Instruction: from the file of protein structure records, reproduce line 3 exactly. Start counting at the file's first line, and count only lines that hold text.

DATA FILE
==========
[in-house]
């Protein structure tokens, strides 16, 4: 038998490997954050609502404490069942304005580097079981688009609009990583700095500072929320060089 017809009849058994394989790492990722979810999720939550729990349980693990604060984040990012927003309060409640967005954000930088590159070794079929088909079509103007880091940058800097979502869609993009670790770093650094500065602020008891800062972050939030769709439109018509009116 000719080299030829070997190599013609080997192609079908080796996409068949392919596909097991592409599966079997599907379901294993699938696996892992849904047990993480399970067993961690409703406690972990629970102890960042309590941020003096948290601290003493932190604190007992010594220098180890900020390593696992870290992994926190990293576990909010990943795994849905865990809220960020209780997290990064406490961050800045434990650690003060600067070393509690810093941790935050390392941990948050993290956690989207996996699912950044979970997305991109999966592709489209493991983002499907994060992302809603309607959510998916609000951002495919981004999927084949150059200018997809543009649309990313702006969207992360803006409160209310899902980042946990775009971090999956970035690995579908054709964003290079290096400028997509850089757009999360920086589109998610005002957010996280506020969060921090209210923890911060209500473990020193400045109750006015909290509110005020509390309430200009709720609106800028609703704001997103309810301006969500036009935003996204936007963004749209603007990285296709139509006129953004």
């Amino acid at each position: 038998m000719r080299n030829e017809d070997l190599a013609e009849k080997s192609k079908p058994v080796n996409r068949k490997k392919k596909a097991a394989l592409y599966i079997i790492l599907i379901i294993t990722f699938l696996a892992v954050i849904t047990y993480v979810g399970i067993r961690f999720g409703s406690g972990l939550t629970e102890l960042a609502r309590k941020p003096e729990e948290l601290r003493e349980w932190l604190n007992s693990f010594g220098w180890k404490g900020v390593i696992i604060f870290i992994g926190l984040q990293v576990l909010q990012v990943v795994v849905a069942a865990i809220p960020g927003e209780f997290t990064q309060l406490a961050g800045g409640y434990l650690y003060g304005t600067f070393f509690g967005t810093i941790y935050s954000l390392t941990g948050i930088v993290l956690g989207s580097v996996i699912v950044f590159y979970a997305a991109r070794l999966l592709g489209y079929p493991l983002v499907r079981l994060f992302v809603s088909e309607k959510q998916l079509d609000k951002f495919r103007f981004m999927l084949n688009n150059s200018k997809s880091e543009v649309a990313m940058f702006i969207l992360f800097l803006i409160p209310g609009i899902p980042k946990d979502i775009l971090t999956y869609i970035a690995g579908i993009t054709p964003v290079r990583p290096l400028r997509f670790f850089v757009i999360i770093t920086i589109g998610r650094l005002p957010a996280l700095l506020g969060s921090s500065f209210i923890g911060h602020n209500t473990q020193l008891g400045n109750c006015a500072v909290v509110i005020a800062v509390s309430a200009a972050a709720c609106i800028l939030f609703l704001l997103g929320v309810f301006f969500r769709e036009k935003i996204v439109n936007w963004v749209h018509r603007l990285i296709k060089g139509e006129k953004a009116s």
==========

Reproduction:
């Amino acid at each position: 038998m000719r080299n030829e017809d070997l190599a013609e009849k080997s192609k079908p058994v080796n996409r068949k490997k392919k596909a097991a394989l592409y599966i079997i790492l599907i379901i294993t990722f699938l696996a892992v954050i849904t047990y993480v979810g399970i067993r961690f999720g409703s406690g972990l939550t629970e102890l960042a609502r309590k941020p003096e729990e948290l601290r003493e349980w932190l604190n007992s693990f010594g220098w180890k404490g900020v390593i696992i604060f870290i992994g926190l984040q990293v576990l909010q990012v990943v795994v849905a069942a865990i809220p960020g927003e209780f997290t990064q309060l406490a961050g800045g409640y434990l650690y003060g304005t600067f070393f509690g967005t810093i941790y935050s954000l390392t941990g948050i930088v993290l956690g989207s580097v996996i699912v950044f590159y979970a997305a991109r070794l999966l592709g489209y079929p493991l983002v499907r079981l994060f992302v809603s088909e309607k959510q998916l079509d609000k951002f495919r103007f981004m999927l084949n688009n150059s200018k997809s880091e543009v649309a990313m940058f702006i969207l992360f800097l803006i409160p209310g609009i899902p980042k946990d979502i775009l971090t999956y869609i970035a690995g579908i993009t054709p964003v290079r990583p290096l400028r997509f670790f850089v757009i999360i770093t920086i589109g998610r650094l005002p957010a996280l700095l506020g969060s921090s500065f209210i923890g911060h602020n209500t473990q020193l008891g400045n109750c006015a500072v909290v509110i005020a800062v509390s309430a200009a972050a709720c609106i800028l939030f609703l704001l997103g929320v309810f301006f969500r769709e036009k935003i996204v439109n936007w963004v749209h018509r603007l990285i296709k060089g139509e006129k953004a009116s």